Worse, the U.S. deployment is tantamount to a public endorsement of forcibly eradicating smallholding families’ crops in a way that is completely unlinked to basic food security support for those who lose what was their only, very modest, source of income. After the eradicators leave, families go hungry. We know from years of experience that eradication unlinked to assistance doesn’t work. And now it’s happening in the middle of a pandemic, which adds a vicious new layer of cruelty. El Espectador asked Defense Minister Trujillo why coca eradication was happening during the pandemic in an absence of food security assistance to farmers. He replied flatly that coca is illegal and eradicating is “our constitutional duty.”

Still worse, the SFAB trainers are arriving at a time when the Colombian Army’s intelligence apparatus has been revealed to be keeping illegal dossiers of personal information about judges, journalists, human rights defenders, opposition politicians, and even some fellow officers. It’s far from clear right now that there will be judicial accountability for this behavior. Sending 45 or 50 new U.S. trainers in the midst of this tense climate makes for very poor optics. It looks like a pat on the back.

It’s shocking, in fact, that the United States is sending trainers at all at a moment like this. As our cities become battlegrounds over severe and unaccountable human rights violations at home, as a torture-endorsing U.S. President makes daily statements escalating the violence, what can the U.S. trainers’ message be to their Colombian counterparts right now? “Do as we say, not as we do?” In fact, we have no visibility over the messages about human rights that U.S. personnel will convey behind closed doors in the far-flung headquarters of Colombia’s military task forces.

This is no time for U.S. forces to be advising offensive military operations elsewhere, with our own house in such disorder and with Colombia’s military taking alarming steps backward on human rights. The SFAB needs to come home.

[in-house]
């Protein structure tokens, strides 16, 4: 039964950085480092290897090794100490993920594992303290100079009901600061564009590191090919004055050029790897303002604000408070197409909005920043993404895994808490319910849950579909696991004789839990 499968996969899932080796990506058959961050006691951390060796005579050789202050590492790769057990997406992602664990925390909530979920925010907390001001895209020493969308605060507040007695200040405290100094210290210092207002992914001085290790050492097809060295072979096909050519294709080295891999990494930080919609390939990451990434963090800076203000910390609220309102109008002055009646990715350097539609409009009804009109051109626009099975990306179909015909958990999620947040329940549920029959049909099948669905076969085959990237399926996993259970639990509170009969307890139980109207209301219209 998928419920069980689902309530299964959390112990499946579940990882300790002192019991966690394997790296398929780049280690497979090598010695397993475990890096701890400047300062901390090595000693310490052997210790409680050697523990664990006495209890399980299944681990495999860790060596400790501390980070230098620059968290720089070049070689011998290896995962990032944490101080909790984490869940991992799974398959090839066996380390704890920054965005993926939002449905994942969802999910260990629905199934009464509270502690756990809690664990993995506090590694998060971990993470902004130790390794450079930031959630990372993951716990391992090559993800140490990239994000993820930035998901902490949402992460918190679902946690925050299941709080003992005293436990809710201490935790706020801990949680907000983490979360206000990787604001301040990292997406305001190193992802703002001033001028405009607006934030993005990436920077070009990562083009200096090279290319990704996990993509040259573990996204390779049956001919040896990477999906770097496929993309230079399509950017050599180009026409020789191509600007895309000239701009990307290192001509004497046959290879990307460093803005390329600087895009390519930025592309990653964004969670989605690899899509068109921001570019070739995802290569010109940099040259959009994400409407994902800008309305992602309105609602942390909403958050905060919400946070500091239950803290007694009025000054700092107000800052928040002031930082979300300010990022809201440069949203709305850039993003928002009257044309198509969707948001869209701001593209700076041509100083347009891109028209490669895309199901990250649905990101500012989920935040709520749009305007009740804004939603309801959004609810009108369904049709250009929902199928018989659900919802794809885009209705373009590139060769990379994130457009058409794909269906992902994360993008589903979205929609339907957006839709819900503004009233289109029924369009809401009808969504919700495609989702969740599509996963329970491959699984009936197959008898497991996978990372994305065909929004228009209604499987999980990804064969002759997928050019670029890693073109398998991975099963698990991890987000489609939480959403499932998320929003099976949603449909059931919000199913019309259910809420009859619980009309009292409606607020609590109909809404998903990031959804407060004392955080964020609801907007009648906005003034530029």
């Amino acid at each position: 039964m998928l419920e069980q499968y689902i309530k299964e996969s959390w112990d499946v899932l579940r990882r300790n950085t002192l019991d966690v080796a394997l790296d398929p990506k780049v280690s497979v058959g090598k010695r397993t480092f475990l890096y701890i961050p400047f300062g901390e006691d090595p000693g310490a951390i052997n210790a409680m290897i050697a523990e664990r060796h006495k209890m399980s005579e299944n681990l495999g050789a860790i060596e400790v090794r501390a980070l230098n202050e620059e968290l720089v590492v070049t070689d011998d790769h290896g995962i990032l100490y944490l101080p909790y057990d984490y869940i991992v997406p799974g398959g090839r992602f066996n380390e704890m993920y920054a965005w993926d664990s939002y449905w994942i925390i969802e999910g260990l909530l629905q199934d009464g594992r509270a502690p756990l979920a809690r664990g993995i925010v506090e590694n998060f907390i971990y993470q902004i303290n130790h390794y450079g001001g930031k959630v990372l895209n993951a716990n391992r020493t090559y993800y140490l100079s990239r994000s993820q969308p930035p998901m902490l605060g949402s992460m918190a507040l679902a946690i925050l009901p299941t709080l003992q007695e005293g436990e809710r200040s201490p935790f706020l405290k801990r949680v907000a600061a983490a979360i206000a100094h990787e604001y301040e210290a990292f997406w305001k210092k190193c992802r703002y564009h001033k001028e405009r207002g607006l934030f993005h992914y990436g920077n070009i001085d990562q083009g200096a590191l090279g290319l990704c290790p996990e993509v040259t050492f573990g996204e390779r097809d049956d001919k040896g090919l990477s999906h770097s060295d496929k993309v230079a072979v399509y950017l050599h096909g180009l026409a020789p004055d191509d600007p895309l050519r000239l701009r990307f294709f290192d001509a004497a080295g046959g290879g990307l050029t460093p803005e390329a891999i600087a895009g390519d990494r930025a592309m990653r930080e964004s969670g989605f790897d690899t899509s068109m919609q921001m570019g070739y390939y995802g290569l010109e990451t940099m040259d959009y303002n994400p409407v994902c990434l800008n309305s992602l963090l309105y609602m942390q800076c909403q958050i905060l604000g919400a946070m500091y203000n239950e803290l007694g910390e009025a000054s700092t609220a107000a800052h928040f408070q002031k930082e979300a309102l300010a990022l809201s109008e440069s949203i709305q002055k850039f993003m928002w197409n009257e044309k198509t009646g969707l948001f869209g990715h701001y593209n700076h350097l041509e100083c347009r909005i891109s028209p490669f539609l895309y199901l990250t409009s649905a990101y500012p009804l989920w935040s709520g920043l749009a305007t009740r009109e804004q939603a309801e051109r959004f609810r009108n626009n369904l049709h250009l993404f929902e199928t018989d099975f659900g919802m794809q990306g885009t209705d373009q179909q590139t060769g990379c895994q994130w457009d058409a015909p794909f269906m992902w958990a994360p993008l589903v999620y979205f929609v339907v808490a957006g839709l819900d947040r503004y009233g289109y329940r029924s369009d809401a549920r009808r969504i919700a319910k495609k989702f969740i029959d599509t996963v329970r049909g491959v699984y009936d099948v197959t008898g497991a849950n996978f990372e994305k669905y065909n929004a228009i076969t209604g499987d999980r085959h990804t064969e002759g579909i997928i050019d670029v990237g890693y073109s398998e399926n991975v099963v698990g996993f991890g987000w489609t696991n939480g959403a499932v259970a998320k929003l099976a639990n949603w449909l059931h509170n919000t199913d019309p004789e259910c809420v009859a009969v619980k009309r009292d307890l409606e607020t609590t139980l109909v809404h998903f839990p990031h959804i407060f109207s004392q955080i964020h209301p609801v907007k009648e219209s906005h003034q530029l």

Tags: Drug Policy, Illicit Crop Eradication, Stabilization, U.S. Policy, Venezuela Crisis, Zonas Futuro

Open letter to the Department of State on Colombian military intelligence abuse

May 26, 2020

May 22, 2020

Acting Assistant Secretary of State for Western Hemisphere Affairs Ambassador Michael Kozak
U.S. Ambassador to Colombia Ambassador Philip S. Goldberg
U.S. Department of State and U.S. Embassy to Colombia, Bogota

Dear Ambassador Kozak and Ambassador Goldberg,

We write out of deep concern, which we are confident you share, regarding the revelations that Colombian Army intelligence units compiled detailed dossiers on the personal lives and activities of at least 130 reporters, human rights defenders, politicians, judges, union leaders, and possible military whistleblowers.  As you know, the group contained U.S. citizens, including several reporters and a Colombian senator.

This scandal is disturbing in itself and for what it says about Colombia’s inability to reform its military and intelligence services.  In 1998, the 20th Military Intelligence Brigade was disbanded due to charges that it had been involved in the 1995 murder of Conservative Senator Álvaro Gómez Hurtado and his aide and, according to the 1997 State Department human rights report, targeted killings and forced disappearances.  In 2011, the Administrative Security Department (DAS), Colombia’s main intelligence service, was disbanded due to the massive surveillance, as well as threats against, human rights defenders, opposition politicians, Supreme Court judges, and reporters.  In 2014, Semana magazine revealed army intelligence was spying on peace accord negotiators in the so-called Operation Andromeda.  In 2019, Semana exposed another surveillance campaign using “Invisible Man” and “Stingray” equipment against Supreme Court justices, opposition politicians, and U.S. and Colombian reporters, including its own journalists.  In March 2020, a Twitter list compiled by the Colombian army identified the accounts of journalists, human rights advocates, and Colombia’s Truth Commission and Special Jurisdiction for Peace as “opposition” accounts.

The surveillance is far worse than a massive invasion of privacy.  The targeting of political opposition, judicial personnel, human rights defenders, and journalists leads to threats, attacks, and killings.  For example, during the 2019 surveillance operation, Semana reporters and their family members received funeral wreaths, prayer cards, and a tombstone.  This surveillance and targeting has a chilling effect on the very people and institutions needed to maintain a vibrant democracy.  It means that no amount of government protection programs can stop the targeted killing of human rights defenders and social leaders.  The persistence of this kind of surveillance suggests that an important segment of Colombia’s military and intelligence services – and of the political class – fail to appreciate the fundamental role of a free press, human rights and other civil society organizations, and peaceful dissent in any vibrant democracy.